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Murashige and Skoog Modified Basal Salt Mixture

powder, suitable for plant cell culture

Murashige and Skoog Modified Basal Salt Mixture, w/o Ammonium Nitrate



Quality Level


cell culture | plant: suitable

Featured Industry


storage temp.



Murashige and Skoog Modified Basal Salt Mixture has been used:
  • to promote root development for internode stem suckers
  • to promote shoot growth for the calluses
  • for low nitrogen (LN) treatment, for the growth of Arabidopsis thaliana

Murashige and Skoog medium is a widely used plant tissue culture growth medium. M&S Basal Medium contains macronutrients that include high levels of nitrate and organic additives such as agar, sugars, vitamins and growth regulators. Important growth regulators frequently added to M&S include IAA (auxin/morphogen) and the Kinetin (cytokinin/cell division promoter).

Formula variant

Without NH4NO3
With the macro- and micronutrients described by Murashige and Skoog (1962).

Media Formulation

Preparation Note

Murashige and Skoog medium can be reconstituted from powder or by combining products that are major components of complete M&S medium, such as macronutrient mixtures and vitamin mixtures. Murashige and Skoog Salt mixture (M2909) contain the macronutrients and micronutrients of the original classic formulation without ammonium nitrate. It can be combined with M&S vitamins or Gamborg′s vitamins and supplemented with sucrose, agar, auxins (IAA) and cytokinins (Kinetin) to generate a complete medium for growth plant tissue culture.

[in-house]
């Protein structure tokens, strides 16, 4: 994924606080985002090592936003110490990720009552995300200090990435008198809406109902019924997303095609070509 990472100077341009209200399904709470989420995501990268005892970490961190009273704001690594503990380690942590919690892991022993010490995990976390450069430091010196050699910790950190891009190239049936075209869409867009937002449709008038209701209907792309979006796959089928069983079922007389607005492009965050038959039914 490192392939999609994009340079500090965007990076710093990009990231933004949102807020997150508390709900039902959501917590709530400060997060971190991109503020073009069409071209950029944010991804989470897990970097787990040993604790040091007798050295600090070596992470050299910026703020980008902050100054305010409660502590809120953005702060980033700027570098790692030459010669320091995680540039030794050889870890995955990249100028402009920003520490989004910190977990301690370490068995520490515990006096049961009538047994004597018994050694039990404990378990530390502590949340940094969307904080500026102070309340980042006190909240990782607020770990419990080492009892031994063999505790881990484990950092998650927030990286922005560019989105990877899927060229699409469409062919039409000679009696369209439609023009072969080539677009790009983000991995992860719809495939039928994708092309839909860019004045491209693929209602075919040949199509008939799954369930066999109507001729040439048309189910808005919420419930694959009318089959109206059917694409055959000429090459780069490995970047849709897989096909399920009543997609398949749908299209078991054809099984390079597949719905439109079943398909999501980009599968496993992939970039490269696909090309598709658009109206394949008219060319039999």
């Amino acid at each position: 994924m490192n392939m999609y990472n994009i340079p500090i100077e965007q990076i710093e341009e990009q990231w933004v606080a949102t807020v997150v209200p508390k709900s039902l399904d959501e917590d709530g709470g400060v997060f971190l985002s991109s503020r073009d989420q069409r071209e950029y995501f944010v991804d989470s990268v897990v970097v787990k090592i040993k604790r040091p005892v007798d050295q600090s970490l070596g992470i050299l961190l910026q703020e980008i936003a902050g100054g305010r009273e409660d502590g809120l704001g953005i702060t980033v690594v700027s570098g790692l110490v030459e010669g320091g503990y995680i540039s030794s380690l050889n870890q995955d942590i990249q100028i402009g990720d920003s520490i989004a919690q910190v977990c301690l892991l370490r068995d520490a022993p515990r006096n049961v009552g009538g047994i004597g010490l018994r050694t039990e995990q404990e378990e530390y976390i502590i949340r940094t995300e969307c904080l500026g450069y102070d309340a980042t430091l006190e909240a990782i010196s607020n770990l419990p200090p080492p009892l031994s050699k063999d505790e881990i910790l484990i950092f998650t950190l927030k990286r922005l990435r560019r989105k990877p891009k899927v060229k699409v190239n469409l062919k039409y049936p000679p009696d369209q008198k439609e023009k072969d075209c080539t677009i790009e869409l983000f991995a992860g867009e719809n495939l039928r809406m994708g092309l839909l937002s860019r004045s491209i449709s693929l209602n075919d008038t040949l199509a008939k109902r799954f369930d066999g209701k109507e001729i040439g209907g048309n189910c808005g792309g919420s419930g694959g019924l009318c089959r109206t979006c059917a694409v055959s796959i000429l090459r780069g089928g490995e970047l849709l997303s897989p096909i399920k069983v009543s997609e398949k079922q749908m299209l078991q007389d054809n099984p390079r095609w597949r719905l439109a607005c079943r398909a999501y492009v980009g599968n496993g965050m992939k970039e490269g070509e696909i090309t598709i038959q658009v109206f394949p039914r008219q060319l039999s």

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Hazard Statements

Hazard Classifications

Ox. Sol. 3

Storage Class Code

5.1B - Oxidizing hazardous materials

WGK Germany


Flash Point(F)

Not applicable

Flash Point(C)

Not applicable

Certificate of Analysis

Certificate of Origin

Interactions of abscisic acid and sugar signalling in the regulation of leaf senescence
Pourtau N, et al.
Planta, 219(5), 765-772 (2004)
Iron homeostasis alteration in transgenic tobacco overexpressing ferritin
Van WO, et al.
The Plant Journal, 17(1), 93-97 (1999)
Callus induction and plant regeneration from mature embryos of a diverse set of wheat genotypes
Zale JM, et al.
Plant Cell, Tissue and Organ Culture, 76(3), 277-281 (2004)
Gabriele B Monshausen et al.
The Plant cell, 21(8), 2341-2356 (2009-08-06)
Mechanical stimulation of plants triggers a cytoplasmic Ca(2+) increase that is thought to link the touch stimulus to appropriate growth responses. We found that in roots of Arabidopsis thaliana, external and endogenously generated mechanical forces consistently trigger rapid and transient...

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